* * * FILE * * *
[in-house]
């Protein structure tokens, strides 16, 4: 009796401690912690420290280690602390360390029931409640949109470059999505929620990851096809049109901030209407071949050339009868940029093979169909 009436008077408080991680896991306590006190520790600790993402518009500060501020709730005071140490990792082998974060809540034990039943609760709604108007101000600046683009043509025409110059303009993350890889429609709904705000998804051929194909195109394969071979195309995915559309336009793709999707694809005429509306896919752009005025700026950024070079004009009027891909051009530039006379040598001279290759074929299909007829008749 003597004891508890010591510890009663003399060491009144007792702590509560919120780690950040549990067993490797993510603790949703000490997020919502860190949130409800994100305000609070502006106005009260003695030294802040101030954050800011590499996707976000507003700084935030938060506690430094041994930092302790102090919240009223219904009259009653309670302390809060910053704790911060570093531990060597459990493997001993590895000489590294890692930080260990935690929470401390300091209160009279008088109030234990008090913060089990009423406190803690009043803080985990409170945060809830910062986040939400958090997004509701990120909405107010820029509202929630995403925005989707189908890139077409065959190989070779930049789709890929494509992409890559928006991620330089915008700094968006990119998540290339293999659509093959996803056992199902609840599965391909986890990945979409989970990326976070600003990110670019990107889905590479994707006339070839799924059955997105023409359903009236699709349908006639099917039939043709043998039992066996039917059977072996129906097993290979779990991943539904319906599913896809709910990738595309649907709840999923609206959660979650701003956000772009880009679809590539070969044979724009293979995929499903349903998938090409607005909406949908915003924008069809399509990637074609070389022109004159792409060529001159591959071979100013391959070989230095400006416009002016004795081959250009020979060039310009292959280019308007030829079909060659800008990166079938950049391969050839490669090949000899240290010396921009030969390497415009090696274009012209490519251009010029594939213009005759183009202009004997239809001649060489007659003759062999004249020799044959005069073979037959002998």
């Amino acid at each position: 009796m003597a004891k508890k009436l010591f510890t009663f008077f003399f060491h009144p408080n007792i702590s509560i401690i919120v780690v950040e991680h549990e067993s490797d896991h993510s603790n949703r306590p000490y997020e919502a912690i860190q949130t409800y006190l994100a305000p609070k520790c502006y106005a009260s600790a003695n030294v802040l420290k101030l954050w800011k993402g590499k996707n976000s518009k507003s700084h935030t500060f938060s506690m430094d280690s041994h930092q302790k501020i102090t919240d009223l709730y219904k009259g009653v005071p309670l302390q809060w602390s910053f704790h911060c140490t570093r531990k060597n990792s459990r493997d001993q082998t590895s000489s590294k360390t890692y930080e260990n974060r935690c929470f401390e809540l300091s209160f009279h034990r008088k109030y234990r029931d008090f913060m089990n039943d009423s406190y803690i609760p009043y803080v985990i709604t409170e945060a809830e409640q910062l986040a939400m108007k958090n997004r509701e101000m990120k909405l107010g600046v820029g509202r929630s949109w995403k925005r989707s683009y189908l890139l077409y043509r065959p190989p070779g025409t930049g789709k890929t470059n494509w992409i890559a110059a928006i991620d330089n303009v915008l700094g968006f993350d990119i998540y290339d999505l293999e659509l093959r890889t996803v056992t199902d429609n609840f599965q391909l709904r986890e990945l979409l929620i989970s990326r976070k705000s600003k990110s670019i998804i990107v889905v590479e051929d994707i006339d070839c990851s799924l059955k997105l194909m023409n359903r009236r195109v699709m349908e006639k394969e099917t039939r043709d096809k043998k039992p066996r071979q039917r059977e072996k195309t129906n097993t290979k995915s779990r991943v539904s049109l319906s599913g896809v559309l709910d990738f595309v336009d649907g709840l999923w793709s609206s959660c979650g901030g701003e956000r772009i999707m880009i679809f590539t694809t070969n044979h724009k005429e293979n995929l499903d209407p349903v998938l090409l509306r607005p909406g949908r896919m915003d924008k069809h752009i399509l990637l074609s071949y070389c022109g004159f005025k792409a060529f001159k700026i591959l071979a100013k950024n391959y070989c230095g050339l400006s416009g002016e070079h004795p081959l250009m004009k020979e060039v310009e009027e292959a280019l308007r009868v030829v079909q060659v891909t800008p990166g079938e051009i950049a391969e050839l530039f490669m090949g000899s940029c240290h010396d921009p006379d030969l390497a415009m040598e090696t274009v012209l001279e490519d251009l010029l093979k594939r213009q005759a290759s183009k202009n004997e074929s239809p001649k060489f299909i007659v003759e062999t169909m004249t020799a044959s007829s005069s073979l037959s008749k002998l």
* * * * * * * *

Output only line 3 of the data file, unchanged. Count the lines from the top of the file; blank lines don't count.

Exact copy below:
């Amino acid at each position: 009796m003597a004891k508890k009436l010591f510890t009663f008077f003399f060491h009144p408080n007792i702590s509560i401690i919120v780690v950040e991680h549990e067993s490797d896991h993510s603790n949703r306590p000490y997020e919502a912690i860190q949130t409800y006190l994100a305000p609070k520790c502006y106005a009260s600790a003695n030294v802040l420290k101030l954050w800011k993402g590499k996707n976000s518009k507003s700084h935030t500060f938060s506690m430094d280690s041994h930092q302790k501020i102090t919240d009223l709730y219904k009259g009653v005071p309670l302390q809060w602390s910053f704790h911060c140490t570093r531990k060597n990792s459990r493997d001993q082998t590895s000489s590294k360390t890692y930080e260990n974060r935690c929470f401390e809540l300091s209160f009279h034990r008088k109030y234990r029931d008090f913060m089990n039943d009423s406190y803690i609760p009043y803080v985990i709604t409170e945060a809830e409640q910062l986040a939400m108007k958090n997004r509701e101000m990120k909405l107010g600046v820029g509202r929630s949109w995403k925005r989707s683009y189908l890139l077409y043509r065959p190989p070779g025409t930049g789709k890929t470059n494509w992409i890559a110059a928006i991620d330089n303009v915008l700094g968006f993350d990119i998540y290339d999505l293999e659509l093959r890889t996803v056992t199902d429609n609840f599965q391909l709904r986890e990945l979409l929620i989970s990326r976070k705000s600003k990110s670019i998804i990107v889905v590479e051929d994707i006339d070839c990851s799924l059955k997105l194909m023409n359903r009236r195109v699709m349908e006639k394969e099917t039939r043709d096809k043998k039992p066996r071979q039917r059977e072996k195309t129906n097993t290979k995915s779990r991943v539904s049109l319906s599913g896809v559309l709910d990738f595309v336009d649907g709840l999923w793709s609206s959660c979650g901030g701003e956000r772009i999707m880009i679809f590539t694809t070969n044979h724009k005429e293979n995929l499903d209407p349903v998938l090409l509306r607005p909406g949908r896919m915003d924008k069809h752009i399509l990637l074609s071949y070389c022109g004159f005025k792409a060529f001159k700026i591959l071979a100013k950024n391959y070989c230095g050339l400006s416009g002016e070079h004795p081959l250009m004009k020979e060039v310009e009027e292959a280019l308007r009868v030829v079909q060659v891909t800008p990166g079938e051009i950049a391969e050839l530039f490669m090949g000899s940029c240290h010396d921009p006379d030969l390497a415009m040598e090696t274009v012209l001279e490519d251009l010029l093979k594939r213009q005759a290759s183009k202009n004997e074929s239809p001649k060489f299909i007659v003759e062999t169909m004249t020799a044959s007829s005069s073979l037959s008749k002998l």